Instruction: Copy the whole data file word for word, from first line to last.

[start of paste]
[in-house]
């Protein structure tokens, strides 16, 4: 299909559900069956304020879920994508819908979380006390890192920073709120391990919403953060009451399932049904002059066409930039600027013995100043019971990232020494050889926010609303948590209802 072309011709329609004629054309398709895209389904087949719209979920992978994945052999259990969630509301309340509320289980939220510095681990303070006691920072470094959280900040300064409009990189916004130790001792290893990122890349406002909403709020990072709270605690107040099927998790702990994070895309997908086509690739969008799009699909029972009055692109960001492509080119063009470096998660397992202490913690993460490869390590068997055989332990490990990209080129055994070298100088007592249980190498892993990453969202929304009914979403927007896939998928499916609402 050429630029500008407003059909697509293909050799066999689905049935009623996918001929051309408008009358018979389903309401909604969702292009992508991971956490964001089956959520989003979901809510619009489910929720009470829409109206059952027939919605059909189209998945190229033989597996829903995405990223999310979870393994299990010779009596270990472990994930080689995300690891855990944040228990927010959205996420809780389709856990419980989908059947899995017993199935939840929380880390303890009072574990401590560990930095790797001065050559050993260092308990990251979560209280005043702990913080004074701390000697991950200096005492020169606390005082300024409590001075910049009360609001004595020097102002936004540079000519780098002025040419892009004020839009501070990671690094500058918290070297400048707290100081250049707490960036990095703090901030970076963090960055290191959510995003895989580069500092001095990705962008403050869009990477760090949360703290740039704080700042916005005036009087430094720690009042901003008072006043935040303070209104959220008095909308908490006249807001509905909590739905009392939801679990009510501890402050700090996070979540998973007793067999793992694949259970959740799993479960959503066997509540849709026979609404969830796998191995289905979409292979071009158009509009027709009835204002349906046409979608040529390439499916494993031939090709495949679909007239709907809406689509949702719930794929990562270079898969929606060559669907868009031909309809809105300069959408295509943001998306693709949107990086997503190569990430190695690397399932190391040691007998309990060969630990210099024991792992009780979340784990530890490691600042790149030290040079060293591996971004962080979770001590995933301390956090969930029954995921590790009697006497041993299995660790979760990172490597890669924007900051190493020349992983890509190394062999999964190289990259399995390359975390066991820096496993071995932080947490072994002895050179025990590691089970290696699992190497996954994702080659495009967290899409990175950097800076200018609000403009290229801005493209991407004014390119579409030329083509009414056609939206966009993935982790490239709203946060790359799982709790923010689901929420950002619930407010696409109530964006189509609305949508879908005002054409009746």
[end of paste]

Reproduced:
[in-house]
């Protein structure tokens, strides 16, 4: 299909559900069956304020879920994508819908979380006390890192920073709120391990919403953060009451399932049904002059066409930039600027013995100043019971990232020494050889926010609303948590209802 072309011709329609004629054309398709895209389904087949719209979920992978994945052999259990969630509301309340509320289980939220510095681990303070006691920072470094959280900040300064409009990189916004130790001792290893990122890349406002909403709020990072709270605690107040099927998790702990994070895309997908086509690739969008799009699909029972009055692109960001492509080119063009470096998660397992202490913690993460490869390590068997055989332990490990990209080129055994070298100088007592249980190498892993990453969202929304009914979403927007896939998928499916609402 050429630029500008407003059909697509293909050799066999689905049935009623996918001929051309408008009358018979389903309401909604969702292009992508991971956490964001089956959520989003979901809510619009489910929720009470829409109206059952027939919605059909189209998945190229033989597996829903995405990223999310979870393994299990010779009596270990472990994930080689995300690891855990944040228990927010959205996420809780389709856990419980989908059947899995017993199935939840929380880390303890009072574990401590560990930095790797001065050559050993260092308990990251979560209280005043702990913080004074701390000697991950200096005492020169606390005082300024409590001075910049009360609001004595020097102002936004540079000519780098002025040419892009004020839009501070990671690094500058918290070297400048707290100081250049707490960036990095703090901030970076963090960055290191959510995003895989580069500092001095990705962008403050869009990477760090949360703290740039704080700042916005005036009087430094720690009042901003008072006043935040303070209104959220008095909308908490006249807001509905909590739905009392939801679990009510501890402050700090996070979540998973007793067999793992694949259970959740799993479960959503066997509540849709026979609404969830796998191995289905979409292979071009158009509009027709009835204002349906046409979608040529390439499916494993031939090709495949679909007239709907809406689509949702719930794929990562270079898969929606060559669907868009031909309809809105300069959408295509943001998306693709949107990086997503190569990430190695690397399932190391040691007998309990060969630990210099024991792992009780979340784990530890490691600042790149030290040079060293591996971004962080979770001590995933301390956090969930029954995921590790009697006497041993299995660790979760990172490597890669924007900051190493020349992983890509190394062999999964190289990259399995390359975390066991820096496993071995932080947490072994002895050179025990590691089970290696699992190497996954994702080659495009967290899409990175950097800076200018609000403009290229801005493209991407004014390119579409030329083509009414056609939206966009993935982790490239709203946060790359799982709790923010689901929420950002619930407010696409109530964006189509609305949508879908005002054409009746």